The Florida Department of Law Enforcement is about to close its investigation into complaints filed after the June city election in Sopchoppy, a small town on the edge of the Apalachicola National Forest that's best known for its annual Worm Grunting Festival.
Mayor Colleen Skipper-Mitchell and commissioner Anginita Rosier claimed in the complaints that city clerk Jackie Lawhon made it more difficult for blacks to cast ballots by questioning their residency.
But a summary of the investigation given to Meggs' office said there was no evidence of fraudulent or corrupt acts by Lawhon or any city or elections officials, nor did they try to influence or interfere with anyone's right to vote.
"We looked at it all and we find no voting irregularities and no voting fraud and nobody was disenfranchised from voting,'' Meggs said. "I think every vote was counted.''
Meggs said that some people weren't allowed to vote, but the investigation found that they weren't eligible to begin with.
Lawhon, who didn't comment on the case while it was under investigation, said she was confident investigators wouldn't find any wrongdoing.
"I knew in my heart all the time that nobody at city hall had done any of these things that we were accused of doing,'' Lawhon said. "We had done everything possible to ensure that we gave the people a fair election.''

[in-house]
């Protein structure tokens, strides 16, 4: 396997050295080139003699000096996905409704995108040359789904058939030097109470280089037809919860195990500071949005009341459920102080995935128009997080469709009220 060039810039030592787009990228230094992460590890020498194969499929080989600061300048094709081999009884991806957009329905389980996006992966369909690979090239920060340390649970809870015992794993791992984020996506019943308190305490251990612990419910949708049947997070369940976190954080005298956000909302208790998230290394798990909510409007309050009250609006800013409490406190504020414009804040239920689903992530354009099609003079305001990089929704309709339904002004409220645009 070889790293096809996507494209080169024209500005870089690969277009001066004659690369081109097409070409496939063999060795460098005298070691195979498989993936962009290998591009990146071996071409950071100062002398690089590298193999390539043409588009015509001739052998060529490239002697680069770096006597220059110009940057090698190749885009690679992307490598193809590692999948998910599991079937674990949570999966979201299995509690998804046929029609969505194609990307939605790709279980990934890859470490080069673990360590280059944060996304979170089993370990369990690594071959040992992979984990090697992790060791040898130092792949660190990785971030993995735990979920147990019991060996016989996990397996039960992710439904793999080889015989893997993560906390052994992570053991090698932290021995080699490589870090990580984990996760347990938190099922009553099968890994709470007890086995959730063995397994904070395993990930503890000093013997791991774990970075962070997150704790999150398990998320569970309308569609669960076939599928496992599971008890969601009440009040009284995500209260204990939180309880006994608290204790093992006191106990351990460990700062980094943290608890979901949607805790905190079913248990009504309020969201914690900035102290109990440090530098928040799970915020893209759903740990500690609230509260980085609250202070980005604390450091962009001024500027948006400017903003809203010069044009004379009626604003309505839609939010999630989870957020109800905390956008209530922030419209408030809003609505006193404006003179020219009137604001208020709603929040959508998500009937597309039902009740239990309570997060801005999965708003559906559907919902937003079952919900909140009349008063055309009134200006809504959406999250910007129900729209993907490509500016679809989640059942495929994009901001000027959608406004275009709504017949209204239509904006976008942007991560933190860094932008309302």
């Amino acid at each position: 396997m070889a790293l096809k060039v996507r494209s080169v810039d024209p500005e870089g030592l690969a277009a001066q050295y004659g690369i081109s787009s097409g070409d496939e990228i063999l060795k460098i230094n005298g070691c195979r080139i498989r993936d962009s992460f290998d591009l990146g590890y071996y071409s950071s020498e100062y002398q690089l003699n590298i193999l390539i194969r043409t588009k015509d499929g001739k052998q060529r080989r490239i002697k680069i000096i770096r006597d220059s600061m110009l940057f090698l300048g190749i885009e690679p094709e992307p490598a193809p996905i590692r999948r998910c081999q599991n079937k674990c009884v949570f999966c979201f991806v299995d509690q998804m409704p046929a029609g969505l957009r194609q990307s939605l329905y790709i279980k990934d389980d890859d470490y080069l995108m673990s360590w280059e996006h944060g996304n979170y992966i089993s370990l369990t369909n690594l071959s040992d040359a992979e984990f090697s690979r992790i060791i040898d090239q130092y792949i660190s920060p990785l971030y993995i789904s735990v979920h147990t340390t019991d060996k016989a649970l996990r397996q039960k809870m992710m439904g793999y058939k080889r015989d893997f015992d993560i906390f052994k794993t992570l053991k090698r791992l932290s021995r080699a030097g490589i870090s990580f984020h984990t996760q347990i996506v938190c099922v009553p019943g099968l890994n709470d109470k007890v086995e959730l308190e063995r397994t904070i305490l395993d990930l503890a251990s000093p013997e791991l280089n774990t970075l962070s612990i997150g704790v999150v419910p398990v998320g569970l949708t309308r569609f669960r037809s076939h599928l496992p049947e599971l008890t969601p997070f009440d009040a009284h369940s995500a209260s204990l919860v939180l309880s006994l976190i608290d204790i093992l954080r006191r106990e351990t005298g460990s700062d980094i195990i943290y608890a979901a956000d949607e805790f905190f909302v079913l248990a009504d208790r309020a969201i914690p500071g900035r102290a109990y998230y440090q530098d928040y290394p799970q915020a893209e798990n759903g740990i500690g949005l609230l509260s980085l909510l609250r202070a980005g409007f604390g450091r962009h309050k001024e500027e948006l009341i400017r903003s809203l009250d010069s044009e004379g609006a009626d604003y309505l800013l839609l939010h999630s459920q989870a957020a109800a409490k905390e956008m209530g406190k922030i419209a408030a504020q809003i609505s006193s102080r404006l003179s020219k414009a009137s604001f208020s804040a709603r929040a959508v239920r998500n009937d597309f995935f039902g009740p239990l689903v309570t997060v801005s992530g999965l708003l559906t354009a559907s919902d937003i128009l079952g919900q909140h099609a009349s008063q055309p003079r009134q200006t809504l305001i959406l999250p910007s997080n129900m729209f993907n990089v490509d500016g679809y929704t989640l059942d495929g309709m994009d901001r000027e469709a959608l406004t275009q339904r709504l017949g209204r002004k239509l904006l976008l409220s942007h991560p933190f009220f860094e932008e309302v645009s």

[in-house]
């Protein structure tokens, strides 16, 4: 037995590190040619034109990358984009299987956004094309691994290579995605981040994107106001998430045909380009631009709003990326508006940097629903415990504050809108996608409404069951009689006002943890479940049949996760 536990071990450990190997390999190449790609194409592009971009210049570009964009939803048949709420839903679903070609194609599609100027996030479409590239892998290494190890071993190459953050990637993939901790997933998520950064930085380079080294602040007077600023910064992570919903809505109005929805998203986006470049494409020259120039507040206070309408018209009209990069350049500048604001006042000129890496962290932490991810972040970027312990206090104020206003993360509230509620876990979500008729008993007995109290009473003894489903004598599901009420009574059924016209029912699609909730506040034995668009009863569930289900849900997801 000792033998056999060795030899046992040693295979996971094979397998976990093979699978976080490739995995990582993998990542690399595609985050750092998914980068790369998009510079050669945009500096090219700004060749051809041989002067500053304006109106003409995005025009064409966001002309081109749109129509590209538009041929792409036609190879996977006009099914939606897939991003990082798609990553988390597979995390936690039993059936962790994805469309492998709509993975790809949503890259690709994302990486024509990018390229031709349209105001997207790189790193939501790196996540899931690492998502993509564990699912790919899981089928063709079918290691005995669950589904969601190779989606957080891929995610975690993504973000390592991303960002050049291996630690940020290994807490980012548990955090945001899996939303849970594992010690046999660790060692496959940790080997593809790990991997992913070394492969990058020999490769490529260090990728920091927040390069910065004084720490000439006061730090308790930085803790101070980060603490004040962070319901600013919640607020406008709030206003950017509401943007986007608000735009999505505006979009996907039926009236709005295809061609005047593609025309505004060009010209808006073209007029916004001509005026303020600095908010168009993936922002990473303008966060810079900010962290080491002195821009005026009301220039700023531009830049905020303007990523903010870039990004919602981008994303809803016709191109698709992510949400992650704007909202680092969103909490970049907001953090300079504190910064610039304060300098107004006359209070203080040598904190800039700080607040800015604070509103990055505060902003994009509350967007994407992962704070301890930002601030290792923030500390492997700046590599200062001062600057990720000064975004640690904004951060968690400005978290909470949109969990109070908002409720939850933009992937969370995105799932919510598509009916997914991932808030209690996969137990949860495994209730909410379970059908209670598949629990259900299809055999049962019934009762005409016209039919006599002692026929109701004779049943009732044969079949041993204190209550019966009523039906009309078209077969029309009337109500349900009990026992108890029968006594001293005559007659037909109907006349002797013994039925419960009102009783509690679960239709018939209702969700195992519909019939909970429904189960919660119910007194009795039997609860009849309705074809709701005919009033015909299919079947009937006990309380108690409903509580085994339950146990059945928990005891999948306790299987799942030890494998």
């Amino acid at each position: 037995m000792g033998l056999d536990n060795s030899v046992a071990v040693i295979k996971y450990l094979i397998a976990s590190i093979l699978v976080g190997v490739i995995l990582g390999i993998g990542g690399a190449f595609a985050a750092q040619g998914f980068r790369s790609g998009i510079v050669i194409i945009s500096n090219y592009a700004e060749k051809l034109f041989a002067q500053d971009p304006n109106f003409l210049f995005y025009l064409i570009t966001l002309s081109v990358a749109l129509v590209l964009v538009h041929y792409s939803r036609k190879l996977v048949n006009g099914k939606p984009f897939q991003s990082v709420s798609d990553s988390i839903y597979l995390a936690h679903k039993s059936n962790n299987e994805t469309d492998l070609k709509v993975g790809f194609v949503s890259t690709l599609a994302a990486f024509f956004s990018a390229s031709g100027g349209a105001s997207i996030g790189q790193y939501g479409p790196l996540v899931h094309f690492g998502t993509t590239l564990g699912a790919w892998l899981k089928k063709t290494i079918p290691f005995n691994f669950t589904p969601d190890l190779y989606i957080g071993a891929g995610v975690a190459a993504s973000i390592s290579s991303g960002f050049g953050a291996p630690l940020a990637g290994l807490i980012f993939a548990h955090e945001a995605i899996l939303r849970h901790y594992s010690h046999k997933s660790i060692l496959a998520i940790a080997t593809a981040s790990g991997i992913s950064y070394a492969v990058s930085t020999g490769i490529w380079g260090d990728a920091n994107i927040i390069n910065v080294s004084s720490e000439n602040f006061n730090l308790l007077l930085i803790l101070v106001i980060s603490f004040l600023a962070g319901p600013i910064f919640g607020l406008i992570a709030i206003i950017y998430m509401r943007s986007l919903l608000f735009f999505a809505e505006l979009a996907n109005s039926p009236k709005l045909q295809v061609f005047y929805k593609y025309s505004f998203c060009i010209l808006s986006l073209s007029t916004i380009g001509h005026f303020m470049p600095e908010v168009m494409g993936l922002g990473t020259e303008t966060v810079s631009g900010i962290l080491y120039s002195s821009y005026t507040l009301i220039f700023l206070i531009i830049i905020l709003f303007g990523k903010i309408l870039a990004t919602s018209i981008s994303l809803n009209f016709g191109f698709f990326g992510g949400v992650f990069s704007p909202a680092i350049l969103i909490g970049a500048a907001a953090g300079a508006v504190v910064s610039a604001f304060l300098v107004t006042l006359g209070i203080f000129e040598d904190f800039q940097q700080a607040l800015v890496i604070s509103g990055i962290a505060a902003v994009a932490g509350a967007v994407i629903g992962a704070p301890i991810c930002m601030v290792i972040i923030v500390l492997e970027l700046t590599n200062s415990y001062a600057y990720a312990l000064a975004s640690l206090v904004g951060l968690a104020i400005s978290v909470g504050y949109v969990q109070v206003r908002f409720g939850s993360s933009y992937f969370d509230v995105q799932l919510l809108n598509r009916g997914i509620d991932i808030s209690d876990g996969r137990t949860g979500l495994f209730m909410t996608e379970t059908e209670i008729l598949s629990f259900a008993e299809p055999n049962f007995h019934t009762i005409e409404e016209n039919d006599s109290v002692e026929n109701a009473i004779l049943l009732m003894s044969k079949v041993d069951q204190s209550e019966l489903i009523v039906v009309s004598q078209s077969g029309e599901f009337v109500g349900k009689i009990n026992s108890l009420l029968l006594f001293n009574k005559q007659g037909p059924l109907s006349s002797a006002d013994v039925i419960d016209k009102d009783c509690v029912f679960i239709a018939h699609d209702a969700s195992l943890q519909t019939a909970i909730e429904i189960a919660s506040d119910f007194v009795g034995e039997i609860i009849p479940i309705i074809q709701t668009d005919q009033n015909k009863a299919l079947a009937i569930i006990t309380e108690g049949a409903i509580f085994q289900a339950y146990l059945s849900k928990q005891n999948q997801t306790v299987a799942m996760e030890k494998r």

But she said it was upsetting that the accusations put the town in a bad light.
Sopchoppy has a population of about 500 and is about 35 miles southwest of Tallahassee. Other than cars zipping along U.S. 319, which leads to the Gulf Coast beaches, little traffic passes through the picturesque town.
Sopchoppy boasts one grocery store, two gas stations and seven churches.
The biggest excitement Sopchoppy sees is the annual Worm Grunting Festival, a tribute to local folks who make their living by going into the forest, hammering a wooden stake into the ground and rubbing it with a metal slab. The vibrations drive worms to the surface, where they are gathered and sold as fishing bait.
Five candidates were on the June 11 ballot for three seats on the commission.
The top three vote-getters were the winners. Eddie Evans received 89 votes, Nathan Lewis 75 and Glenn Rudd 66. There were 65 ballots cast for Skipper-Mitchell and 40 for Rosier. Voters could select up to three candidates.
Rosier claimed after the election that Lawhon and other city employees tried to drive the vote against her and Skipper-Mitchell. Lawhon said Monday that she and other city workers didn't advocate for or against anyone on the ballot.
Rosier said Monday that law enforcement officials were only looking at criminal activity; she maintained there were still problems with the way the election was held. She also said Meggs shouldn't be involved in the case because Evans is an assistant state attorney.
"It really shouldn't have gone to Willie Meggs' office to begin with, considering that one of the candidates is an assistant state attorney there,'' she said. "They have an ongoing relationship, yet he's allowed to review the case. It's absolutely crazy.''
Skipper-Mitchell didn't immediately return a call seeking comment.
*Pictured above are Anginita Rosier, left, and Jackie Lawho, right.